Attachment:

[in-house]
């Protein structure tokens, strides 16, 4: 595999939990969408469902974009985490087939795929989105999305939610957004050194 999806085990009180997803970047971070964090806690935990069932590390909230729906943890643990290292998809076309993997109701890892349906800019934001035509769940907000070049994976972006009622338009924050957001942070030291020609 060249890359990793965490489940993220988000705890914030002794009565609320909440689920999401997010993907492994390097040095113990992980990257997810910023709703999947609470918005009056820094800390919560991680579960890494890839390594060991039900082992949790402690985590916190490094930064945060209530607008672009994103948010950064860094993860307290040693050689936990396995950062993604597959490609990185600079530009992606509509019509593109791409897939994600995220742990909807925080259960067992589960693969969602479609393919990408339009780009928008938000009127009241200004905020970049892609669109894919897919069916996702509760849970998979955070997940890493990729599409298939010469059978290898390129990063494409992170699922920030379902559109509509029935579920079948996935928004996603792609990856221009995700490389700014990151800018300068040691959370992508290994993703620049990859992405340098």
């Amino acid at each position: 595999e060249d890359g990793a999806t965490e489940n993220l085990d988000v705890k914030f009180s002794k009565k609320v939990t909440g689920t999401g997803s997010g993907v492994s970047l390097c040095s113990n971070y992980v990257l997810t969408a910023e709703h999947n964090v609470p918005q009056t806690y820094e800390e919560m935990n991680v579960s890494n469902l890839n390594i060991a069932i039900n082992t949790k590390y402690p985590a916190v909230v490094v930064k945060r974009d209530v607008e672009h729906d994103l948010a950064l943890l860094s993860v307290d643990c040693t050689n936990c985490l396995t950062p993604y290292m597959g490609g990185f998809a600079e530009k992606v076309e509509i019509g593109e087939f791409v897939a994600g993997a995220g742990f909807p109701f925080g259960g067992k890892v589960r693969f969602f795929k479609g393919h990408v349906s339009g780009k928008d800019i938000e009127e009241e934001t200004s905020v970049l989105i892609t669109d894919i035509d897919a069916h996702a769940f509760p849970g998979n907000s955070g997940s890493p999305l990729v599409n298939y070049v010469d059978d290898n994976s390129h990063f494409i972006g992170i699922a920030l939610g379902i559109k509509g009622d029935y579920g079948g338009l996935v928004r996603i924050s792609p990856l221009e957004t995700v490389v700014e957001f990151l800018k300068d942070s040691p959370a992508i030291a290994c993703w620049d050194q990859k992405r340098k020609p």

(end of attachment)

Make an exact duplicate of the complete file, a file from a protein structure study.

[in-house]
């Protein structure tokens, strides 16, 4: 595999939990969408469902974009985490087939795929989105999305939610957004050194 999806085990009180997803970047971070964090806690935990069932590390909230729906943890643990290292998809076309993997109701890892349906800019934001035509769940907000070049994976972006009622338009924050957001942070030291020609 060249890359990793965490489940993220988000705890914030002794009565609320909440689920999401997010993907492994390097040095113990992980990257997810910023709703999947609470918005009056820094800390919560991680579960890494890839390594060991039900082992949790402690985590916190490094930064945060209530607008672009994103948010950064860094993860307290040693050689936990396995950062993604597959490609990185600079530009992606509509019509593109791409897939994600995220742990909807925080259960067992589960693969969602479609393919990408339009780009928008938000009127009241200004905020970049892609669109894919897919069916996702509760849970998979955070997940890493990729599409298939010469059978290898390129990063494409992170699922920030379902559109509509029935579920079948996935928004996603792609990856221009995700490389700014990151800018300068040691959370992508290994993703620049990859992405340098």
């Amino acid at each position: 595999e060249d890359g990793a999806t965490e489940n993220l085990d988000v705890k914030f009180s002794k009565k609320v939990t909440g689920t999401g997803s997010g993907v492994s970047l390097c040095s113990n971070y992980v990257l997810t969408a910023e709703h999947n964090v609470p918005q009056t806690y820094e800390e919560m935990n991680v579960s890494n469902l890839n390594i060991a069932i039900n082992t949790k590390y402690p985590a916190v909230v490094v930064k945060r974009d209530v607008e672009h729906d994103l948010a950064l943890l860094s993860v307290d643990c040693t050689n936990c985490l396995t950062p993604y290292m597959g490609g990185f998809a600079e530009k992606v076309e509509i019509g593109e087939f791409v897939a994600g993997a995220g742990f909807p109701f925080g259960g067992k890892v589960r693969f969602f795929k479609g393919h990408v349906s339009g780009k928008d800019i938000e009127e009241e934001t200004s905020v970049l989105i892609t669109d894919i035509d897919a069916h996702a769940f509760p849970g998979n907000s955070g997940s890493p999305l990729v599409n298939y070049v010469d059978d290898n994976s390129h990063f494409i972006g992170i699922a920030l939610g379902i559109k509509g009622d029935y579920g079948g338009l996935v928004r996603i924050s792609p990856l221009e957004t995700v490389v700014e957001f990151l800018k300068d942070s040691p959370a992508i030291a290994c993703w620049d050194q990859k992405r340098k020609p």